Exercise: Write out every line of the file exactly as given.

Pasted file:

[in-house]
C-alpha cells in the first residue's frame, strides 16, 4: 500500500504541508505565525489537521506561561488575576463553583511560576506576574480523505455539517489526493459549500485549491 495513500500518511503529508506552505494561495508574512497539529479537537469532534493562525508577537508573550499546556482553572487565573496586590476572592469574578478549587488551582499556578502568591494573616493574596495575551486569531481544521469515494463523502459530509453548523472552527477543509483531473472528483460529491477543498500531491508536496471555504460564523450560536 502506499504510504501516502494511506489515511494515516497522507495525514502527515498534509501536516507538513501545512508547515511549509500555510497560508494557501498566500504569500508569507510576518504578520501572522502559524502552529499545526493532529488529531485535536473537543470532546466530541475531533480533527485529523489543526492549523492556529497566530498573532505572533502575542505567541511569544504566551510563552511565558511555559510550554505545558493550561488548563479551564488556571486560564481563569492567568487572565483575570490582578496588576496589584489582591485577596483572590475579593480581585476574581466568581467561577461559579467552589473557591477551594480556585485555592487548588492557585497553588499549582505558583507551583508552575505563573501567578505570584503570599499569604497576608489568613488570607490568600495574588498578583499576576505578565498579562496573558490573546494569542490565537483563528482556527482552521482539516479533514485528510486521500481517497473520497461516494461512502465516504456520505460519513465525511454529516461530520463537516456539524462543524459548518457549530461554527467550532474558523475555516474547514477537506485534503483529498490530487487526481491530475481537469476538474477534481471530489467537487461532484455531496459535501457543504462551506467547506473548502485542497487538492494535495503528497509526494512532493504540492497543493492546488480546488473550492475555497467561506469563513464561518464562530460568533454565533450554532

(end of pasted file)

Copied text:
[in-house]
C-alpha cells in the first residue's frame, strides 16, 4: 500500500504541508505565525489537521506561561488575576463553583511560576506576574480523505455539517489526493459549500485549491 495513500500518511503529508506552505494561495508574512497539529479537537469532534493562525508577537508573550499546556482553572487565573496586590476572592469574578478549587488551582499556578502568591494573616493574596495575551486569531481544521469515494463523502459530509453548523472552527477543509483531473472528483460529491477543498500531491508536496471555504460564523450560536 502506499504510504501516502494511506489515511494515516497522507495525514502527515498534509501536516507538513501545512508547515511549509500555510497560508494557501498566500504569500508569507510576518504578520501572522502559524502552529499545526493532529488529531485535536473537543470532546466530541475531533480533527485529523489543526492549523492556529497566530498573532505572533502575542505567541511569544504566551510563552511565558511555559510550554505545558493550561488548563479551564488556571486560564481563569492567568487572565483575570490582578496588576496589584489582591485577596483572590475579593480581585476574581466568581467561577461559579467552589473557591477551594480556585485555592487548588492557585497553588499549582505558583507551583508552575505563573501567578505570584503570599499569604497576608489568613488570607490568600495574588498578583499576576505578565498579562496573558490573546494569542490565537483563528482556527482552521482539516479533514485528510486521500481517497473520497461516494461512502465516504456520505460519513465525511454529516461530520463537516456539524462543524459548518457549530461554527467550532474558523475555516474547514477537506485534503483529498490530487487526481491530475481537469476538474477534481471530489467537487461532484455531496459535501457543504462551506467547506473548502485542497487538492494535495503528497509526494512532493504540492497543493492546488480546488473550492475555497467561506469563513464561518464562530460568533454565533450554532